>   and dclocal_read_repair_chance = 0.0
>   and gc_grace = 0
>   and min_compaction_threshold = 4
>   and max_compaction_threshold = 32
>   and replicate_on_write = false
>   and compaction_strategy = 'org.apache.cassandra.db.**compaction.**
> SizeTieredCompactionStrategy'
>   and caching = 'NONE';
>
> 1 column per row - about 300Mb of data
>
> create column family intervals
>   with column_type = 'Standard'
>   and comparator = 'BytesType'
>   and default_validation_class = 'BytesType'
>   and key_validation_class = 'AsciiType'
>   and read_repair_chance = 0.0
>   and dclocal_read_repair_chance = 0.0
>   and gc_grace = 0
>   and min_compaction_threshold = 4
>   and max_compaction_threshold = 32
>   and replicate_on_write = false
>   and compaction_strategy = 'org.apache.cassandra.db.**compaction.**
> SizeTieredCompactionStrategy'
>   and caching = 'NONE';
>
> variable columns per row - about 40Mb of data.
>
>
>
>  5. what client library do you use to access Cassandra?  (Hector?).  Is
>> your client code single threaded?
>>
>
> Hector - yes, the processing side of the client is single threaded, but is
> largely waiting for cassandra responses and has plenty of CPU headroom.
>
>
> I guess what I'm most interested in is why the discrepancy in between
> read/write latency - although I understand the data volume is much larger
> in reads, even though the request rate is lower.
>
> Network usage on a cassandra box barely gets above 20Mbit, including
> inter-cluster comms. Averages 5mbit client<>cassandra
>
> There is near zero disk I/O, and what little there is is served sub 1ms.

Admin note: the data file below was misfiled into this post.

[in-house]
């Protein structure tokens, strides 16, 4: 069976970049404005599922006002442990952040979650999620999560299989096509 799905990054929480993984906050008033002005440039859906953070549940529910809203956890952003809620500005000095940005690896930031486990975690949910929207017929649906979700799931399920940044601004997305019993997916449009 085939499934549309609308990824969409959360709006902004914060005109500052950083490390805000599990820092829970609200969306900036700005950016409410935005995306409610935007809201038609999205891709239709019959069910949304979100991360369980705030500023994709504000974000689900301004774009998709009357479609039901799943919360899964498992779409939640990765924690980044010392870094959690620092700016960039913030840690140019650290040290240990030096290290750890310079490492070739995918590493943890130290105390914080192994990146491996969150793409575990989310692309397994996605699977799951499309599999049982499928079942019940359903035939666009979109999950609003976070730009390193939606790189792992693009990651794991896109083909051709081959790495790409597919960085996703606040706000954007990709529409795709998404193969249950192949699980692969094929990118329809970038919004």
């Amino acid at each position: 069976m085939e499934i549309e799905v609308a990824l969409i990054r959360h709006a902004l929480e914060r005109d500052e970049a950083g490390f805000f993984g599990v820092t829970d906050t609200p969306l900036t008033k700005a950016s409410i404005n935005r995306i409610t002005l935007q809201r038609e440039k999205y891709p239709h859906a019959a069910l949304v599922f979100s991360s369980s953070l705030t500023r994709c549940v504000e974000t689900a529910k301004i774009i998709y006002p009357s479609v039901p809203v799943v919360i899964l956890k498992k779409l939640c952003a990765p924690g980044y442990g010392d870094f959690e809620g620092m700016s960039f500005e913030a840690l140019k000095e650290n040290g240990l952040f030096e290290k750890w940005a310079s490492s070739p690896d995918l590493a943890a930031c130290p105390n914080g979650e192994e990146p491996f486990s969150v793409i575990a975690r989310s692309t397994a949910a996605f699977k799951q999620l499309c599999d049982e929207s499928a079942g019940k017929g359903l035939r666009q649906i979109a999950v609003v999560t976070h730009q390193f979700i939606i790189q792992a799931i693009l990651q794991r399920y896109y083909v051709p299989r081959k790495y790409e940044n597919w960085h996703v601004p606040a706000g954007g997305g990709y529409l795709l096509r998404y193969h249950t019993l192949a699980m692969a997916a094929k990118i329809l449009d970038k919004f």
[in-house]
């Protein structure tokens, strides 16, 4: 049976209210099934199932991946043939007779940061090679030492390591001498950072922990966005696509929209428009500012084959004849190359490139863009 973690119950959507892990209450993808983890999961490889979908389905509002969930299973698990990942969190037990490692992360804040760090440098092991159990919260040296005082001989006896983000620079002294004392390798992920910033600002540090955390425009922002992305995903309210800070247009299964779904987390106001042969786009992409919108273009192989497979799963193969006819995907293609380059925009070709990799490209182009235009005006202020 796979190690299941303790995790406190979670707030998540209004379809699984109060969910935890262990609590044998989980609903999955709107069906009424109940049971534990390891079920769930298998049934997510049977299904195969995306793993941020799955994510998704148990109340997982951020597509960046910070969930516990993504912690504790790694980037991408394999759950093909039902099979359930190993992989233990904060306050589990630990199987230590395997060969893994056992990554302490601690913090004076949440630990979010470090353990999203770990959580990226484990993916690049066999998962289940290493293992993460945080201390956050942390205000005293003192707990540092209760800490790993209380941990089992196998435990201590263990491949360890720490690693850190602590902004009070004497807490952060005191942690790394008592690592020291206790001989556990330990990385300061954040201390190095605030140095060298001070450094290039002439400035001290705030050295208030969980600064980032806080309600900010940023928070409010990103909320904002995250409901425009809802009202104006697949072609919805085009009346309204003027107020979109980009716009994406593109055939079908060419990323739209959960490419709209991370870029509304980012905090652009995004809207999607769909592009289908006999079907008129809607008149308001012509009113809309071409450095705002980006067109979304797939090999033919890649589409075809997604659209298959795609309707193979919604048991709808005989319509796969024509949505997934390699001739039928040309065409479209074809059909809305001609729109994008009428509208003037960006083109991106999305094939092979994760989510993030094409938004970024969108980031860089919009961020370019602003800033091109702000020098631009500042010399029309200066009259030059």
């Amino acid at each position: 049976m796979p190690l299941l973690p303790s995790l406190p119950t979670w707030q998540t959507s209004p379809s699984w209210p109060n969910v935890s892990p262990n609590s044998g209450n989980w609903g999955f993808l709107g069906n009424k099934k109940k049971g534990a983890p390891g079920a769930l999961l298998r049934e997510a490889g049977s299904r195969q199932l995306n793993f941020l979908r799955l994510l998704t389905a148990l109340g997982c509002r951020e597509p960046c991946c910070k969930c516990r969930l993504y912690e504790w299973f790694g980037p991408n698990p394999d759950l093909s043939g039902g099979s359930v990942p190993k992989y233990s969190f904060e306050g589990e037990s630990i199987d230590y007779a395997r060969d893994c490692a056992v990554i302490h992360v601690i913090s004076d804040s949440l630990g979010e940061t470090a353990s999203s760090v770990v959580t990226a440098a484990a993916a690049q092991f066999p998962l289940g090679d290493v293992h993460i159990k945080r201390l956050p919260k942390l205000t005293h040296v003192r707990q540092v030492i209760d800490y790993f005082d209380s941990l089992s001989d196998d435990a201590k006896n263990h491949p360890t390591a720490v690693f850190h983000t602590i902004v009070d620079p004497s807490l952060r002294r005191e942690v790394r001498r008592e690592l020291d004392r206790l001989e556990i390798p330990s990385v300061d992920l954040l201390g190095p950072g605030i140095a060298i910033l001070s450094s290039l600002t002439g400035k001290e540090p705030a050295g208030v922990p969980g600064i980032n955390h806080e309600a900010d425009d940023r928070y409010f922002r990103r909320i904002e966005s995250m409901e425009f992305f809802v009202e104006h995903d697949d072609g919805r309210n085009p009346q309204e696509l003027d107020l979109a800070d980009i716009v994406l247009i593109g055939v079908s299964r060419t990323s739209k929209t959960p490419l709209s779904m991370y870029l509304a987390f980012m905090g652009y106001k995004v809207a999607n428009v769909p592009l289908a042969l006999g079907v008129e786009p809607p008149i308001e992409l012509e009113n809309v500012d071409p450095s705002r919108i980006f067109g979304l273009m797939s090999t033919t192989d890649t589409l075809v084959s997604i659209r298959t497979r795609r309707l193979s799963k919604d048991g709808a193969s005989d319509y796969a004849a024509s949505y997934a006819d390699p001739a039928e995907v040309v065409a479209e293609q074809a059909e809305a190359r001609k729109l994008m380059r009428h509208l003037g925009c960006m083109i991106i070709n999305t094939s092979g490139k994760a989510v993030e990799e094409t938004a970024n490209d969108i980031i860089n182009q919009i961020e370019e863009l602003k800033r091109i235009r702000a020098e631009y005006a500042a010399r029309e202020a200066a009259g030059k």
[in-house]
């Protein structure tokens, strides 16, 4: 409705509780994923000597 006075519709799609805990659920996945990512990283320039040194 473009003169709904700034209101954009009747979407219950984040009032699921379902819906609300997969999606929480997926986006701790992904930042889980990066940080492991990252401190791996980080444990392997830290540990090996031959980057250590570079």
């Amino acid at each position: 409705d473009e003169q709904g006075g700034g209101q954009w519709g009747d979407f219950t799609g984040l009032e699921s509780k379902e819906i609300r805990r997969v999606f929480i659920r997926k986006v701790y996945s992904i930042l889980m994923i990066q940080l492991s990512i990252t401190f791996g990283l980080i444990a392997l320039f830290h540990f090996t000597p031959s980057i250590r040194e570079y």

> Storage is backed by a very fast SAN, but like I said earlier, the dataset
> just about fits in the Linux disk cache. 2Gb VM, 512Mb cassandra heap - GCs
> are nice and quick, no JVM memory problems, used heap oscillates between
> 280-350Mb.
>
> Basically, I'm just puzzled as cassandra doesn't behave as I would expect.
> Huge CPU use in cassandra for very little throughput. I'm struggling to
> find anything that's wrong with the environment, there's no bottleneck that
> I can see.
>
> thanks
>
> James M
>
>
>
>
>>
>> On Fri, Dec 21, 2012 at 7:27 AM, James Masson <james.masson@opigram.com
>> <mailto:james.masson@opigram.**com <james.masson@opigram.com>>> wrote:
>>
>>
>>     Hi list-users,
>>
>>     We have an application that has a relatively unusual access pattern
>>     in cassandra 1.1.6
>>
>>     Essentially we read an entire multi hundred megabyte column family
>>     sequentially (little chance of a cassandra cache hit), perform some
>>     operations on the data, and write the data back to another column
>>     family in the same keyspace.
>>
>>     We do about 250 writes/sec and 100 reads/sec during this process.
>>     Write request latency is about 900 microsecs, read request latency
>>     is about 4000 microsecs.
>>
>>     * First Question: Do these numbers make sense?
>>
>>     read-request latency seems a little high to me, cassandra hasn't had
>>     a chance to cache this data, but it's likely in the Linux disk
>>     cache, given the sizing of the node/data/jvm.
>>
>>     thanks
>>
>>     James M
>>
>>
>>